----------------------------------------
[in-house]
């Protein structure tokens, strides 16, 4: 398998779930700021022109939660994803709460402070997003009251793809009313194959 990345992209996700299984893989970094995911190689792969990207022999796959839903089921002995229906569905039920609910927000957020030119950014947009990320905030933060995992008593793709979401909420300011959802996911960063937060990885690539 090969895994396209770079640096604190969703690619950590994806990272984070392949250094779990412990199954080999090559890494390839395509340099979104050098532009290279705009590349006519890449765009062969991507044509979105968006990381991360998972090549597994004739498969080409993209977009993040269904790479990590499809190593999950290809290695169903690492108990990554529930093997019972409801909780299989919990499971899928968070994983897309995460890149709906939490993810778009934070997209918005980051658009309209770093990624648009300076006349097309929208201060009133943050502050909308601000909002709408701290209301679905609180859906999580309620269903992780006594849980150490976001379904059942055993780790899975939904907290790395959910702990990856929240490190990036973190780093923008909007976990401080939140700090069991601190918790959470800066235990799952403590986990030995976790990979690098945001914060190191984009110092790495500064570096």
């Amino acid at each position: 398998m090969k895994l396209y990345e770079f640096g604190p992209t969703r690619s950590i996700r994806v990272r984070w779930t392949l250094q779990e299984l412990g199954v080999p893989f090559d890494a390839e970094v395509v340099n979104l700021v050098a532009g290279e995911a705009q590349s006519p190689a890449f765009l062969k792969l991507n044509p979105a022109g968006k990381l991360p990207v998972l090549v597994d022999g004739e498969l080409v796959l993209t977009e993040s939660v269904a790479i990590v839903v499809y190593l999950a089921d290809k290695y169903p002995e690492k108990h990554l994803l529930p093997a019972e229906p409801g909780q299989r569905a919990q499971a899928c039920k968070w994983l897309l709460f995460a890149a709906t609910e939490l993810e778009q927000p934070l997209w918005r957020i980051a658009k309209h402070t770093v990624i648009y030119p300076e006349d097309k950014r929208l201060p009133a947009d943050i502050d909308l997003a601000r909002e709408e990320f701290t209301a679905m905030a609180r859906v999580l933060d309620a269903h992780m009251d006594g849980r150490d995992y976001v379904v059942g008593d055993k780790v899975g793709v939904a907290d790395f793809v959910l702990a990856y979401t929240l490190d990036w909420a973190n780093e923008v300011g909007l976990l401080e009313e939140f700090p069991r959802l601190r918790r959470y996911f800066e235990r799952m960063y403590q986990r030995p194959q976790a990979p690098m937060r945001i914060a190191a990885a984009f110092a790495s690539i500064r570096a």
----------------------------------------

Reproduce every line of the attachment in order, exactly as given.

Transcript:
[in-house]
């Protein structure tokens, strides 16, 4: 398998779930700021022109939660994803709460402070997003009251793809009313194959 990345992209996700299984893989970094995911190689792969990207022999796959839903089921002995229906569905039920609910927000957020030119950014947009990320905030933060995992008593793709979401909420300011959802996911960063937060990885690539 090969895994396209770079640096604190969703690619950590994806990272984070392949250094779990412990199954080999090559890494390839395509340099979104050098532009290279705009590349006519890449765009062969991507044509979105968006990381991360998972090549597994004739498969080409993209977009993040269904790479990590499809190593999950290809290695169903690492108990990554529930093997019972409801909780299989919990499971899928968070994983897309995460890149709906939490993810778009934070997209918005980051658009309209770093990624648009300076006349097309929208201060009133943050502050909308601000909002709408701290209301679905609180859906999580309620269903992780006594849980150490976001379904059942055993780790899975939904907290790395959910702990990856929240490190990036973190780093923008909007976990401080939140700090069991601190918790959470800066235990799952403590986990030995976790990979690098945001914060190191984009110092790495500064570096």
């Amino acid at each position: 398998m090969k895994l396209y990345e770079f640096g604190p992209t969703r690619s950590i996700r994806v990272r984070w779930t392949l250094q779990e299984l412990g199954v080999p893989f090559d890494a390839e970094v395509v340099n979104l700021v050098a532009g290279e995911a705009q590349s006519p190689a890449f765009l062969k792969l991507n044509p979105a022109g968006k990381l991360p990207v998972l090549v597994d022999g004739e498969l080409v796959l993209t977009e993040s939660v269904a790479i990590v839903v499809y190593l999950a089921d290809k290695y169903p002995e690492k108990h990554l994803l529930p093997a019972e229906p409801g909780q299989r569905a919990q499971a899928c039920k968070w994983l897309l709460f995460a890149a709906t609910e939490l993810e778009q927000p934070l997209w918005r957020i980051a658009k309209h402070t770093v990624i648009y030119p300076e006349d097309k950014r929208l201060p009133a947009d943050i502050d909308l997003a601000r909002e709408e990320f701290t209301a679905m905030a609180r859906v999580l933060d309620a269903h992780m009251d006594g849980r150490d995992y976001v379904v059942g008593d055993k780790v899975g793709v939904a907290d790395f793809v959910l702990a990856y979401t929240l490190d990036w909420a973190n780093e923008v300011g909007l976990l401080e009313e939140f700090p069991r959802l601190r918790r959470y996911f800066e235990r799952m960063y403590q986990r030995p194959q976790a990979p690098m937060r945001i914060a190191a990885a984009f110092a790495s690539i500064r570096a």